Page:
CFP Trans/Formations of Arabic Literary Theory

October 27, 2020 – Call for Papers

Trans/Formations of Arabic Literary Theory

Hosted by the Institute for Comparative Literature and Society at Columbia University and the Sheikh Zayed Book Award Committee.

Preliminary Virtual Discussion Panel:
March 19, 2021, Arabic Literary Theory: Prospects and Limits [ Please Register Here ]

First in-person Session:
*June 14-17, 2021, Columbia University Global Center, Reid Hall, Paris

Second in-person Session:
*October, 14-17, 2021, Columbia University

[*Dates subject to change due to current health situation.]

The primary focus of this conference is on Arabic literary theory, engaging with its development from the pre-modern era up to the present. We invite scholars to explore a plethora of thematic issues tied to the challenges of mapping, reconstructing, and studying varied sets of Arabic literary theoretical frameworks with the aim of identifying cross-temporal and trans-local conceptualizations and terms for a genealogy of Arabic literary theory. While focusing on the formation, transformation, re-organization and enduring legacy of pre-modern literary conceptualizations across the Arabic literary continuum, the conference approaches modernist literary explorations as invitations to the study of paradigmatic shifts in Arabic literary theory. The conference aspires to cement a dialogue between classical and modern epistemic systems while questioning their boundaries.

Possible themes include:
-The presence or disappearance of the qaṣīdah
-Literary tarassul [epistolary art]
-Contending with Orientalism
Nahda literary theory
-Theories of race
-Genesis of narrative writing and storytelling
-The theoretical grounds for ‘plagiarism’
-Philological explorations
-Birth of the Arabic novel
-The dispute with al-muḥdath and al-muḥdathūn
-Rise of al-badī‛ compositional style and the resulting badī‛iyyah
-Rhetoric and its multiple dimensions
-Identity, social media, and cyberspace
-visual and spatial narrative forms
-Material and immaterial cultures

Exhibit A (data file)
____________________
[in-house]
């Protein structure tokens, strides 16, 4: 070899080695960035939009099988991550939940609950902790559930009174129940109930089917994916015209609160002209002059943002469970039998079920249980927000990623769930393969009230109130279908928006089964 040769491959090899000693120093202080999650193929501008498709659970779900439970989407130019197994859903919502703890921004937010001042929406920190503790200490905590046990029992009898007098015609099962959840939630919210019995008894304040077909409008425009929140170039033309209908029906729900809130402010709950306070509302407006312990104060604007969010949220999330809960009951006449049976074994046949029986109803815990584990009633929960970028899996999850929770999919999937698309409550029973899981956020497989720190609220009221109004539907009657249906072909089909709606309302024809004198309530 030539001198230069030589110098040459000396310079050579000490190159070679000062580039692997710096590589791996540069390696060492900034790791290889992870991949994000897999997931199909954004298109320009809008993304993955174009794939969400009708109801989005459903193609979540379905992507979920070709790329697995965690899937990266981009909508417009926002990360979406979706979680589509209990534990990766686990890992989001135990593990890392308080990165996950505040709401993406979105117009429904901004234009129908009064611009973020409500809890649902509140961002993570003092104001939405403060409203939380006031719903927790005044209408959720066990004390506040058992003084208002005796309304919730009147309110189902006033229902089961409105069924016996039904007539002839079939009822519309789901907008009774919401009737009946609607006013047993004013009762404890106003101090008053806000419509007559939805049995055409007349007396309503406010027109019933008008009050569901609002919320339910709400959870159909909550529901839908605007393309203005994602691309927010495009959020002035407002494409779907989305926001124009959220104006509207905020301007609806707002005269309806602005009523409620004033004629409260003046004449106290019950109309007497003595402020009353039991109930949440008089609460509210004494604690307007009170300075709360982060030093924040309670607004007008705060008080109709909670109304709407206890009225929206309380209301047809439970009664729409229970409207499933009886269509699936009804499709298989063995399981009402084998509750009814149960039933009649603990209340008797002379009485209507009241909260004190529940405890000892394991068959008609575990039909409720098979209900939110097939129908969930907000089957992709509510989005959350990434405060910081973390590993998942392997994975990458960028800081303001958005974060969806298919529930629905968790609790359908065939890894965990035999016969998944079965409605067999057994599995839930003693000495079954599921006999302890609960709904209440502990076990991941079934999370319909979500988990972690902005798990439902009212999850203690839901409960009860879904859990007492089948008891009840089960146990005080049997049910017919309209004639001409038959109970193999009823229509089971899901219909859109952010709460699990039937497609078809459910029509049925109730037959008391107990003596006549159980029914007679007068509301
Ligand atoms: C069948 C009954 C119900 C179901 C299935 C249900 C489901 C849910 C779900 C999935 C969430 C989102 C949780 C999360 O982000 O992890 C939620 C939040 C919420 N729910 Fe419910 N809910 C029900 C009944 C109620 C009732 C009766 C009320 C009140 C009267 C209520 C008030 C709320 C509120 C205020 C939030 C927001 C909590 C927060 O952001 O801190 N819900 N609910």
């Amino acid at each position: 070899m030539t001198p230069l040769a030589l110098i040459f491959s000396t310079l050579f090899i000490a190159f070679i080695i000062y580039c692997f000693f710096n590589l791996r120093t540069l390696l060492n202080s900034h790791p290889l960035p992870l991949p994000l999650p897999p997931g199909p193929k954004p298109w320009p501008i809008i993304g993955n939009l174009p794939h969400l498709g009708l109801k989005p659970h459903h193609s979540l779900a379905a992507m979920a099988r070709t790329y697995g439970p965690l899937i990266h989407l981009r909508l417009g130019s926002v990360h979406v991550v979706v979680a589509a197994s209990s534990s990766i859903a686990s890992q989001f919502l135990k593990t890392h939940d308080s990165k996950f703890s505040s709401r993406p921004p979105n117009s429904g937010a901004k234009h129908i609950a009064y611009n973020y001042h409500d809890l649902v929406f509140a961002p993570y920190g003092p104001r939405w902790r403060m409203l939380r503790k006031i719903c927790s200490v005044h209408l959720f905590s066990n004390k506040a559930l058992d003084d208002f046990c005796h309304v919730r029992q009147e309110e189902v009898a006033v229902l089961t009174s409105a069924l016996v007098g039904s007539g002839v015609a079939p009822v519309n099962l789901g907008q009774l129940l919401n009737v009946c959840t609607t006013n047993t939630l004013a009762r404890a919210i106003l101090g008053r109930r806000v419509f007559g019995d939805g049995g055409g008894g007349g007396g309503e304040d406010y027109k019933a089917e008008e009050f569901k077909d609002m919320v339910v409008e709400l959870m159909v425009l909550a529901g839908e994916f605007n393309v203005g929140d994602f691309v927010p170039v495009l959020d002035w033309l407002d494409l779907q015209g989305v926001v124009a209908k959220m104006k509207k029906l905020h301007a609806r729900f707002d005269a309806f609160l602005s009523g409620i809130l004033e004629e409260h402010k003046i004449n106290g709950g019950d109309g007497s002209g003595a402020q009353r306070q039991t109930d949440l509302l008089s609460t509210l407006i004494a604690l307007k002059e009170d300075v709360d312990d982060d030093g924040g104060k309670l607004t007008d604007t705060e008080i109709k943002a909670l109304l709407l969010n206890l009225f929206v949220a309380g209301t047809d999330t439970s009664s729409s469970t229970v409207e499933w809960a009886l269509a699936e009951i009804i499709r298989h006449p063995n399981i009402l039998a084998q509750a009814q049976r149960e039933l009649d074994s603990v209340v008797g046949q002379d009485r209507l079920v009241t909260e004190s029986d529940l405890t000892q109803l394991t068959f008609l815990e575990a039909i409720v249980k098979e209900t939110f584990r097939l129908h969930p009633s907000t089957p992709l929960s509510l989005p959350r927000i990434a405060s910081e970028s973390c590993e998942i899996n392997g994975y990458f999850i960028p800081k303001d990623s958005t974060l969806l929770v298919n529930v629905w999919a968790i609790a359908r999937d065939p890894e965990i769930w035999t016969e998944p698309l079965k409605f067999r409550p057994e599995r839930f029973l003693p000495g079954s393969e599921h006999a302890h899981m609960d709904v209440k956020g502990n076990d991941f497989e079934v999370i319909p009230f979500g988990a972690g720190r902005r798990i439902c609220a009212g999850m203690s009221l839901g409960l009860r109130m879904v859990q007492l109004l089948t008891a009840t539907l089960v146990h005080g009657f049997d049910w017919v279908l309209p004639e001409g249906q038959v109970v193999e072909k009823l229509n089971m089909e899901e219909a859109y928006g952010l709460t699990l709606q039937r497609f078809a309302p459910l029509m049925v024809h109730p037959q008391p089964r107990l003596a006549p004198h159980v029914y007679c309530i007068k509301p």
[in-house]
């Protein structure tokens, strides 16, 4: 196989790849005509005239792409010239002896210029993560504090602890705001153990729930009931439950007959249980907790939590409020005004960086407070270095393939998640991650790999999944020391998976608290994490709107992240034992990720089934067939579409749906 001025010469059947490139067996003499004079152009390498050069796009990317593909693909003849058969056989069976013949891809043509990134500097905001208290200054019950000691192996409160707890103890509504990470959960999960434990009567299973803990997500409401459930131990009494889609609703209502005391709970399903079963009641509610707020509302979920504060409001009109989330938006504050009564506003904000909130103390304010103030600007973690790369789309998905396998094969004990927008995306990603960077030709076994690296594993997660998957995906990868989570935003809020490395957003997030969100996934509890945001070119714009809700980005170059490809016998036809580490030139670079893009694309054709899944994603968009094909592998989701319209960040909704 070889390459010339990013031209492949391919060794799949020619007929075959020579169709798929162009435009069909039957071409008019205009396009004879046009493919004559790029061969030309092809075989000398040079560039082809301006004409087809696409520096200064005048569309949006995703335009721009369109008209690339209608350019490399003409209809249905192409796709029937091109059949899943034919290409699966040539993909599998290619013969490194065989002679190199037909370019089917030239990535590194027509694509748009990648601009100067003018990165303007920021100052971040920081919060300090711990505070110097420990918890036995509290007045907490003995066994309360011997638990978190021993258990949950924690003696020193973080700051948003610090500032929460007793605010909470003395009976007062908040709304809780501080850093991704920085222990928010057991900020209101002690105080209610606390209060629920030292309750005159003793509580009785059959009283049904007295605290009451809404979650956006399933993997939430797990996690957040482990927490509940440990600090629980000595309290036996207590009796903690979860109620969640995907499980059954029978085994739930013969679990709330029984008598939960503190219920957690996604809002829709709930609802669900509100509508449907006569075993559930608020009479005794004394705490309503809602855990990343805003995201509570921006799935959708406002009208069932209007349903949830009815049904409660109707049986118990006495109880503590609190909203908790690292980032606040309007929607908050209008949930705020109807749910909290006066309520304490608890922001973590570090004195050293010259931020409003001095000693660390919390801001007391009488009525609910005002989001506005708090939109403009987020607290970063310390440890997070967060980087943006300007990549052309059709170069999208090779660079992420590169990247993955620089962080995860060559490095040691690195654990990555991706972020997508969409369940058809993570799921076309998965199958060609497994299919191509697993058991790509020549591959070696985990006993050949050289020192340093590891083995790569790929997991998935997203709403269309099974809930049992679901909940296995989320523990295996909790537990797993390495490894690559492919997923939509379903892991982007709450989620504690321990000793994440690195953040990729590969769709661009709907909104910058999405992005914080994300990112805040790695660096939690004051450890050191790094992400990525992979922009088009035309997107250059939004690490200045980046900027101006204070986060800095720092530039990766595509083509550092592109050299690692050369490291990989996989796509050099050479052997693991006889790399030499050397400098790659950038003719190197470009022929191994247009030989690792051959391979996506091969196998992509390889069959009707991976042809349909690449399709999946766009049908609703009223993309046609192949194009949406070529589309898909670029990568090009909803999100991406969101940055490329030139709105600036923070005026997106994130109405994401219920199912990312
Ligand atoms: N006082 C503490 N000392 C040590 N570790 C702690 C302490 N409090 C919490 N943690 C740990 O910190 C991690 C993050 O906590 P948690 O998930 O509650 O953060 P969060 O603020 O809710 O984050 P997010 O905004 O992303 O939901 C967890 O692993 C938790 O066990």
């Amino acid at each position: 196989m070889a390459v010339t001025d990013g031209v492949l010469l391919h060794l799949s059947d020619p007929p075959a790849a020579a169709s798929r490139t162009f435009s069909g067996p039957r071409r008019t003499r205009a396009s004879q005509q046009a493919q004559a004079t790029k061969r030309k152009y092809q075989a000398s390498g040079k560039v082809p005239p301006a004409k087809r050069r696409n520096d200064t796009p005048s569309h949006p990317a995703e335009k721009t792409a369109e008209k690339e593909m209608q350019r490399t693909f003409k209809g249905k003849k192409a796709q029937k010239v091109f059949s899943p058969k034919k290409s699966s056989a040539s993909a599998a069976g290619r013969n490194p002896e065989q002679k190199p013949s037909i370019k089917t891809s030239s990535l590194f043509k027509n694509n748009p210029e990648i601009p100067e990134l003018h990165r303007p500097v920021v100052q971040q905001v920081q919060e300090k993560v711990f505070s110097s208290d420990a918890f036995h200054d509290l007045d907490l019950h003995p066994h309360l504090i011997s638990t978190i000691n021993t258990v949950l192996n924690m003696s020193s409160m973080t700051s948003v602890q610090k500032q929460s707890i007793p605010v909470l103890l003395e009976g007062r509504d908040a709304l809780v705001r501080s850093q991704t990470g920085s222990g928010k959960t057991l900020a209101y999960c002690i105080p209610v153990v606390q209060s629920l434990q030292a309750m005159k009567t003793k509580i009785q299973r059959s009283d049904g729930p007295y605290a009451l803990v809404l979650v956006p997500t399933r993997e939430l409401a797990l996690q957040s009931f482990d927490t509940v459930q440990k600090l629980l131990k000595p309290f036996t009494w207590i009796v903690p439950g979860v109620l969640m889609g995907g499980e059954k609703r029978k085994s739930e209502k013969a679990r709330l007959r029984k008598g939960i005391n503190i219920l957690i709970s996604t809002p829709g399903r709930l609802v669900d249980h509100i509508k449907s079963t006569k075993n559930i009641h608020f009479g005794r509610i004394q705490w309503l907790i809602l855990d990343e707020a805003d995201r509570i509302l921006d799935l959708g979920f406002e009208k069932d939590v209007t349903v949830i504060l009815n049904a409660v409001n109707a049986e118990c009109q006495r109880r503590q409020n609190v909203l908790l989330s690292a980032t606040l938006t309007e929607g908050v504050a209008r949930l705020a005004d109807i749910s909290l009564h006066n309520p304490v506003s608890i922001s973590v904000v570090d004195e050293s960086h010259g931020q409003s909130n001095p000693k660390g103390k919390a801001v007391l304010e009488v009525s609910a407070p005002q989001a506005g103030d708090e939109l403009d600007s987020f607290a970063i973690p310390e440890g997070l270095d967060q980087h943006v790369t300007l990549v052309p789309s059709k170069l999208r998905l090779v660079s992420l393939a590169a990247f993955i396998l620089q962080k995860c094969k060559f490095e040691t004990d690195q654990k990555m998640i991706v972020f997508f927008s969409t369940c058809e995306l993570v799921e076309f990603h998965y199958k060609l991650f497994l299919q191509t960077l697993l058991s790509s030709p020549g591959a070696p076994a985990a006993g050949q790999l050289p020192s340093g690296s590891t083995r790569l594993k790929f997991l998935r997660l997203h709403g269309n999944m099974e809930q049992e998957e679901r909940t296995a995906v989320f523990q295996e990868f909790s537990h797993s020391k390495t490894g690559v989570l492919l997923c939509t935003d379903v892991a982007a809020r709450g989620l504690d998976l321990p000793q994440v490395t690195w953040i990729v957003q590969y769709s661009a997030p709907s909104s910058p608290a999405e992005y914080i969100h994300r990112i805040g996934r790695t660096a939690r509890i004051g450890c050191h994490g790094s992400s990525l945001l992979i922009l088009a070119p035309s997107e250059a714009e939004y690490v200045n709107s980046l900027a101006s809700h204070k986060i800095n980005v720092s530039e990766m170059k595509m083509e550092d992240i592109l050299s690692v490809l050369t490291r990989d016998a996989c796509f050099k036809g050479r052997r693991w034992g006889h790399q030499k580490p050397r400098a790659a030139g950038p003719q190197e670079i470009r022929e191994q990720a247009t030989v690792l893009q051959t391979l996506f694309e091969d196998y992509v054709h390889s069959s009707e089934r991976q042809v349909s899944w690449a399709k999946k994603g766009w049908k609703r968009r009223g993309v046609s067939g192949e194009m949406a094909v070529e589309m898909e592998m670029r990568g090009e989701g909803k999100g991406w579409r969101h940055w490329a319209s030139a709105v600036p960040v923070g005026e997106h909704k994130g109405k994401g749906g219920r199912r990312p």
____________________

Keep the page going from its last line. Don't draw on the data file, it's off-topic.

-Deviation and dissent
-Arabs and their others: Explorations beyond Eurocentric boundaries
-Exilic poetics and ḥanīn, self-narrative and biography

The conference requests active participation, polished papers, and salient contributions to Arabic literary knowledge. Participants are welcome to approach literary texts as “insiders,” thus also bridging the gap between literary, social, linguistic, and semantic studies. With some focus on modernity and its byways.

The whole conversation should be rooted in theory.

Abstracts of no more than 400 words are to be sent to the conference email no later than January 10, 2021 []. Please specify if you would like to participate in all the proceedings or only in the first session, or the second, and or the virtual panel discussion. A note to this effect on the left side of the abstract is appreciated.

In planning since 2019, this conference was collaboratively organized with the Committee of the Sheikh Zayed Book Award.

Conference Directors/Investigators [Organizing Team]:
Muhsin al-Musawi, Professor, MESAAS, Columbia University
Ali Bin Tamim, Professor and Secretary General of Sheikh Zayed Book Award
Lydia H. Liu, Wun Tsun Tam Professor in the Humanities and ICLS Director, Columbia University
Chiara Fontana, Assistant Professor of Arabic Philology at Alma Mater Studiorum University of Bologna
Elizabeth M. Holt, Associate Professor of Arabic and Director of Middle East Studies, Bard College
Tarek El Ariss, Professor and Chair of Middle Eastern Studies at Dartmouth
Nizar Hermes, Associate Professor and Chair, Department of Middle Eastern and South Asian Languages and Cultures, University of Virginia
Rebecca Johnson, Crown Junior Chair in Middle East Studies; Associate Professor of English and the Alice Kaplan Institute for the Humanities, Northwestern University.

Conference Proceedings Investigators:

Lara Harb, Associate Professor, Princeton University

Boutheina Khaldi, Professor, American University of Sharjah

Questions should be emailed to

 The Heyman Center for the Humanities, Room B-101
74 Morningside Drive
New York, NY, 10027
  (212) 854-4541
  (212) 854-3099